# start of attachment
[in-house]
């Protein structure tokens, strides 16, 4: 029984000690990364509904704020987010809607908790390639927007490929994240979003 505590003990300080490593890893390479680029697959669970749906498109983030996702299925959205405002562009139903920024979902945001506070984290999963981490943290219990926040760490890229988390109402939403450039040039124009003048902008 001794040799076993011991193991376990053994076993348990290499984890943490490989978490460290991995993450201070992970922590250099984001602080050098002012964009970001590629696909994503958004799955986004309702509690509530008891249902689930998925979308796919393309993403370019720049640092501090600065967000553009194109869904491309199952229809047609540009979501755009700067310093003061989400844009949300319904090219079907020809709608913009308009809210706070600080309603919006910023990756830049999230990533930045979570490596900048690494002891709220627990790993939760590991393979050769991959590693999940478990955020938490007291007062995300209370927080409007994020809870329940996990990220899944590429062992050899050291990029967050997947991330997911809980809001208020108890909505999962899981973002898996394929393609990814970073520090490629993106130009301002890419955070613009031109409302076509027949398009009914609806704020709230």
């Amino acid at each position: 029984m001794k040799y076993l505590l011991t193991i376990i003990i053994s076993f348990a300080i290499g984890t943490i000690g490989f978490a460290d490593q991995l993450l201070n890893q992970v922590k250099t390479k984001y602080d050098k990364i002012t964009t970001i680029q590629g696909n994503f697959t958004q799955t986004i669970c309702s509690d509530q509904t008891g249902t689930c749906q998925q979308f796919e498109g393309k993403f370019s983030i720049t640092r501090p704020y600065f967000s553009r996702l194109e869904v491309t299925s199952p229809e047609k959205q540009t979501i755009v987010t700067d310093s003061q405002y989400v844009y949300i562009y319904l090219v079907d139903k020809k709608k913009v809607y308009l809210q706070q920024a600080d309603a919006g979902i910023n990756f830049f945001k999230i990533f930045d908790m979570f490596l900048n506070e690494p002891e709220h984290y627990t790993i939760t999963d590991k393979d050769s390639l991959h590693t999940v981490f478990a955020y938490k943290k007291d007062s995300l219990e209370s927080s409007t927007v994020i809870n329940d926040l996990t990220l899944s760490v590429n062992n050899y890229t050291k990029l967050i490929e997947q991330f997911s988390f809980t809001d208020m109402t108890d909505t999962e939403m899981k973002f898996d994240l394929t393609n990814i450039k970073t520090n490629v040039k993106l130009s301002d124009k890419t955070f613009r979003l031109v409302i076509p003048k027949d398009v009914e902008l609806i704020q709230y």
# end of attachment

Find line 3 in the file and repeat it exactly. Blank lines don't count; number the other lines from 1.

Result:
């Amino acid at each position: 029984m001794k040799y076993l505590l011991t193991i376990i003990i053994s076993f348990a300080i290499g984890t943490i000690g490989f978490a460290d490593q991995l993450l201070n890893q992970v922590k250099t390479k984001y602080d050098k990364i002012t964009t970001i680029q590629g696909n994503f697959t958004q799955t986004i669970c309702s509690d509530q509904t008891g249902t689930c749906q998925q979308f796919e498109g393309k993403f370019s983030i720049t640092r501090p704020y600065f967000s553009r996702l194109e869904v491309t299925s199952p229809e047609k959205q540009t979501i755009v987010t700067d310093s003061q405002y989400v844009y949300i562009y319904l090219v079907d139903k020809k709608k913009v809607y308009l809210q706070q920024a600080d309603a919006g979902i910023n990756f830049f945001k999230i990533f930045d908790m979570f490596l900048n506070e690494p002891e709220h984290y627990t790993i939760t999963d590991k393979d050769s390639l991959h590693t999940v981490f478990a955020y938490k943290k007291d007062s995300l219990e209370s927080s409007t927007v994020i809870n329940d926040l996990t990220l899944s760490v590429n062992n050899y890229t050291k990029l967050i490929e997947q991330f997911s988390f809980t809001d208020m109402t108890d909505t999962e939403m899981k973002f898996d994240l394929t393609n990814i450039k970073t520090n490629v040039k993106l130009s301002d124009k890419t955070f613009r979003l031109v409302i076509p003048k027949d398009v009914e902008l609806i704020q709230y």